Edmonton city council voted unanimously Monday to change the name of Grandin LRT Station and cover up a mural depicting the residential school system as soon as possible.
Mayor Don Iveson introduced the motion to remove the reference to Bishop Vital-Justin Grandin in the LRT station and on city signage as well as cover the controversial mural.
Grandin, who lived in St. Albert, was an advocate for the Indigenous residential school system and lobbied the federal government to invest in the practice of separating children from their families and removing them of their culture.
The decision to remove his name from city property follows the discovery of 215 children buried at a former Kamloops residential school site in May. Petitions started by Edmontonians last week had garnered more than 3,000 signatures as of Monday.
After Grandin’s namesake is removed, including audio station announcements on the LRT system, and the mural covered with orange, the city will consult with the Grandin working circle, made up of Indigenous and Francophone community leaders, on what to do with the mural. The working circle and city’s naming committee will be tasked with recommending a new moniker for the station.
Iveson said although it’s likely the city’s ongoing consultations would have resulted in the same decision eventually, the Kamloops discovery has created public pressure to act now.
“I’m very sad that it took this tragedy on this scale to move all of us to this action,” said Iveson prior to council’s vote.
The mural in Grandin Station was first created in 1989 to celebrate the historical contributions of Alberta’s Francophone community, particularly Bishop Grandin. But the mural, which shows a nun holding an Indigenous child away from their family, has long drawn criticism for its depiction of the residential school system. As a result of the concerns, the mural was added to in 2017 with two new panels as well as a piece by now city councillor Aaron Paquette depicting Indigenous history in Edmonton.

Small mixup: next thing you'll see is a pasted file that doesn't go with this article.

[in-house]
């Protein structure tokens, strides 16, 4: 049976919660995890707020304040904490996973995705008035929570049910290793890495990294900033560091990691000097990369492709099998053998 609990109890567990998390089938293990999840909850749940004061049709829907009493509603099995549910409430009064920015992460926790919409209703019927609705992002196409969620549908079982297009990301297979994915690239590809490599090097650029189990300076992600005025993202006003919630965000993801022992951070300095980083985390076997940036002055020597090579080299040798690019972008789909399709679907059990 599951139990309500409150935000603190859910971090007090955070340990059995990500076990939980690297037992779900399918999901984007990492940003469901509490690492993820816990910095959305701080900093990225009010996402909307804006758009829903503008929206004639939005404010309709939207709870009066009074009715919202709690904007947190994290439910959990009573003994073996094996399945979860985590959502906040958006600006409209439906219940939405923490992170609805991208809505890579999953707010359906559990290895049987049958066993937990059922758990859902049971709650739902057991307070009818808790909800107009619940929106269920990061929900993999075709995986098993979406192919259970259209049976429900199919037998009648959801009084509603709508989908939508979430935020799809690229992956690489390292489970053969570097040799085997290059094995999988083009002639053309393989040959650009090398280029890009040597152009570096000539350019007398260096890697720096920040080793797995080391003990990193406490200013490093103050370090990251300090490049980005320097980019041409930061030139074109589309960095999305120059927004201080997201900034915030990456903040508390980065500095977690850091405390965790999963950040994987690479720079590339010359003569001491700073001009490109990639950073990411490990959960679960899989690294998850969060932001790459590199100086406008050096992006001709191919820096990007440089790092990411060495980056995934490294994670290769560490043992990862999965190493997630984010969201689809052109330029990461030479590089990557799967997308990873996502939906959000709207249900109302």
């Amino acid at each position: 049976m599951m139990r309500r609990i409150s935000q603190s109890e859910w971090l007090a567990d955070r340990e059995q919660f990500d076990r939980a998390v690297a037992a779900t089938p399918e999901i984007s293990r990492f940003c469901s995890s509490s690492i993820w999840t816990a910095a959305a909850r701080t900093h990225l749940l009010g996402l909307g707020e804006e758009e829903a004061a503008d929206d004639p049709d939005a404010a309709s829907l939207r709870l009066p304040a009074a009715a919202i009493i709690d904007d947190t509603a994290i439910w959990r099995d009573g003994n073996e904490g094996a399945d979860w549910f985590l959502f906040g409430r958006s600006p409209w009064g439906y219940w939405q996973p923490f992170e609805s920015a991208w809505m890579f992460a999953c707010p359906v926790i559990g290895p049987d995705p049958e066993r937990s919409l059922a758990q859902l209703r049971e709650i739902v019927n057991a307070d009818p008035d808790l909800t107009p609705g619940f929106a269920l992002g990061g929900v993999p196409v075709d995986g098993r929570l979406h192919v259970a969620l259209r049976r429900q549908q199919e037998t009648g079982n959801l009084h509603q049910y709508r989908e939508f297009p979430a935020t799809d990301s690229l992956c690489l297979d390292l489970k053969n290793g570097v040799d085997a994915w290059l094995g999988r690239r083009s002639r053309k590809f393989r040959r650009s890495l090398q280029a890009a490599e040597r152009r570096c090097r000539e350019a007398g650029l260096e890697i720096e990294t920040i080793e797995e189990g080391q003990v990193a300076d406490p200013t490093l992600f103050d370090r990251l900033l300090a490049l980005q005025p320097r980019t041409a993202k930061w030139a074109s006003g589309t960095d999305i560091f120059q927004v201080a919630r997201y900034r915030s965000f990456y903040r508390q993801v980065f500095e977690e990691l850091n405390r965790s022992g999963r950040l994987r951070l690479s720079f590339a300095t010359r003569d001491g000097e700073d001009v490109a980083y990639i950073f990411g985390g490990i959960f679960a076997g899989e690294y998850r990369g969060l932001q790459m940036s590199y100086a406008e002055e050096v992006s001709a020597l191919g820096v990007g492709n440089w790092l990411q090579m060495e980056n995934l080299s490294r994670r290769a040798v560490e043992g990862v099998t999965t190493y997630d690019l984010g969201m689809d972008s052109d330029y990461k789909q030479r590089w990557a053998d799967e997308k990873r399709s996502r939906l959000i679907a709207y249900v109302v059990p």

Iveson said that the city has been fielding concerns about the mural for years, particularly because it is in such a high-traffic public space, and believes the renaming and removal is the “respectful and healing thing to do.”
“People, particularly survivors and intergenerational survivors of residential schooling, have no choice but to be in its presence and behold it and people have reported for some time that is triggering and re-traumatizing for them,” said Iveson.
He added that it’s possible to preserve the mural in an appropriate place, like a museum, where people can be warned ahead of time and important context included. He said that kind of work doesn’t erase history, and echoed the words of Treaty Six Confederacy Grand Chief Vernon Watchmaker, who has said colonial practices of assimilation represent a long history of Indigenous culture being cancelled and denied.
The city’s naming committee is currently reviewing and revising the city’s policy to incorporate guidelines for renaming, with a report scheduled to face council in August.
More to come…